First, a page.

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News Briefs II

Man Falsely Indicted in Murder Plot Gets Lesser Charge

Los Angeles Times

A man who was mistakenly charged with plotting to assassinate a U.S. Secret Service agent last year was sentenced Monday to 11 months in federal custody on a lesser charge of obstructing justice.

Rafael Kazareyants, 44, was originally indicted along with four acquaintances on charges of offering an undercover FBI operative $50,000 to murder a Secret Service agent.

There was a plot, not to murder the agent, but to bribe him to drop fraud charges lodged against one of the men. That fact was lost in a mistranslation of secretly recorded conversations involving the men and an ex-felon who said he had been hired to carry out the crime.

The government backed away from its murder-for-hire charges months later after the defendants' secretly recorded conversations were retranslated. Prosecutors also acknowledged that the undercover operative's account was exaggerated.

Kazareyants, of Los Angeles' North Hollywood district, was initially denied bail because of the severity of the charges and spent more than seven months behind bars. Now free, he was ordered by U.S. District Judge Stephen V. Wilson to surrender next month to begin serving the rest of his sentence.

Harlem Youth March Pits Giuliani Against Organizers

Los Angeles Times

It is one of the most controversial rallies in recent New York City history, pitting Mayor Rudolph W. Giuliani against the protest's militant organizers - with many Harlem residents complaining they are caught in the middle.

Orchestrated by Khalid Abdul Muhammad, a black leader with such strong views that he was dismissed from the Nation of Islam for his racist remarks about Jews and Pope John Paul II, the Million Youth March is scheduled to take place on Malcolm X Boulevard in the heart of Harlem.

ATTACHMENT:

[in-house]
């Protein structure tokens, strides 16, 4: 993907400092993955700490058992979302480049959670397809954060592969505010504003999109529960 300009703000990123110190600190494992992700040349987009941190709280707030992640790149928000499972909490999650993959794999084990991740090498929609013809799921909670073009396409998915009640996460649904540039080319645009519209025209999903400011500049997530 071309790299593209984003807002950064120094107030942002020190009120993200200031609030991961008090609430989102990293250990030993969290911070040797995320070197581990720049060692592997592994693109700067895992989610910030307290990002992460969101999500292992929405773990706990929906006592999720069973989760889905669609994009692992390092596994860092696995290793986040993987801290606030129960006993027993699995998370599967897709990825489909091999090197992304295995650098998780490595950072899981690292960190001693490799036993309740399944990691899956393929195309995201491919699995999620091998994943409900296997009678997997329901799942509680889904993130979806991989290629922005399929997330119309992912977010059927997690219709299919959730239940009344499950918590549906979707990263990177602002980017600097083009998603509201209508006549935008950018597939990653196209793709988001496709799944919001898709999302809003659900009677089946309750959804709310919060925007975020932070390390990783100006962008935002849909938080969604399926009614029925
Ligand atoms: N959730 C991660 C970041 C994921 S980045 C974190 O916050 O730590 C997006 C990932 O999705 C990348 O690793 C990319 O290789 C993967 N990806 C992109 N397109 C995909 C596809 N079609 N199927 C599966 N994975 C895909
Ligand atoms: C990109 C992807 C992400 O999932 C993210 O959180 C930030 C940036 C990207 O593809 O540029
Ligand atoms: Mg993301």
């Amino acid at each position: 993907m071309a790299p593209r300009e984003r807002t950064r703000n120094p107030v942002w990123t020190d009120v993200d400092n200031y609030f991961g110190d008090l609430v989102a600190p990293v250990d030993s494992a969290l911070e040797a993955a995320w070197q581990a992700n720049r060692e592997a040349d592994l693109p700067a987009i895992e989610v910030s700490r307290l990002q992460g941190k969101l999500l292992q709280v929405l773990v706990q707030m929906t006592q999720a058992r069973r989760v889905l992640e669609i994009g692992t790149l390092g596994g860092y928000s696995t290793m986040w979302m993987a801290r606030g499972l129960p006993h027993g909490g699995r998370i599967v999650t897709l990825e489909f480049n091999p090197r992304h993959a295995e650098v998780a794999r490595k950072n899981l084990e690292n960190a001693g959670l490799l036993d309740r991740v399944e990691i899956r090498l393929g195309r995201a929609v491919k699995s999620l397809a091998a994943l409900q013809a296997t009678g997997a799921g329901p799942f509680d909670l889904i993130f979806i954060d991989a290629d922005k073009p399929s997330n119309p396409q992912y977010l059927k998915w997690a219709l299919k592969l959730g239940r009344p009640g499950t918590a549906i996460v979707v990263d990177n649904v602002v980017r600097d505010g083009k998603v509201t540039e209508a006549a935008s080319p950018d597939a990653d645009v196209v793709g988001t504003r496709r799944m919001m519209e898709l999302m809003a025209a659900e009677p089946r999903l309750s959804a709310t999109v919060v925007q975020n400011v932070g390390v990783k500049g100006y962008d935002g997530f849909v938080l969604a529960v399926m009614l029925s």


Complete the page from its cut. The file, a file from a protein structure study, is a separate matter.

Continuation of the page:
From the outset, the Giuliani administration has viewed the demonstration, scheduled for Saturday, with suspicion.

And after negotiations for a city permit proved both fruitless and bitter, positions quickly hardened.

The mayor denounced the event as a "hate march," prompting the group's attorney, Malik Z. Shabazz, to call Giuliani "belligerent, hostile, antagonistic and prejudiced."

Unhappily caught up in the debate are some of Harlem's most prominent leaders who are trying to ensure that the demonstration does not become violent.

"We feel caught in a political firestorm," said state Sen. David A. Paterson. " Everyone is talking about public safety."

Muhammad had pledged to hold the rally - now expected to draw about 170,000 people - with or without a permit.

Meanwhile, a rival and perhaps much bigger rally, also designed to attract black youth, is scheduled for Atlanta at the same time. Its organizing coalition includes the National Association for the Advancement of Colored People, the Nation of Islam and the Rev. Jesse Jackson's Rainbow/PUSH coalition.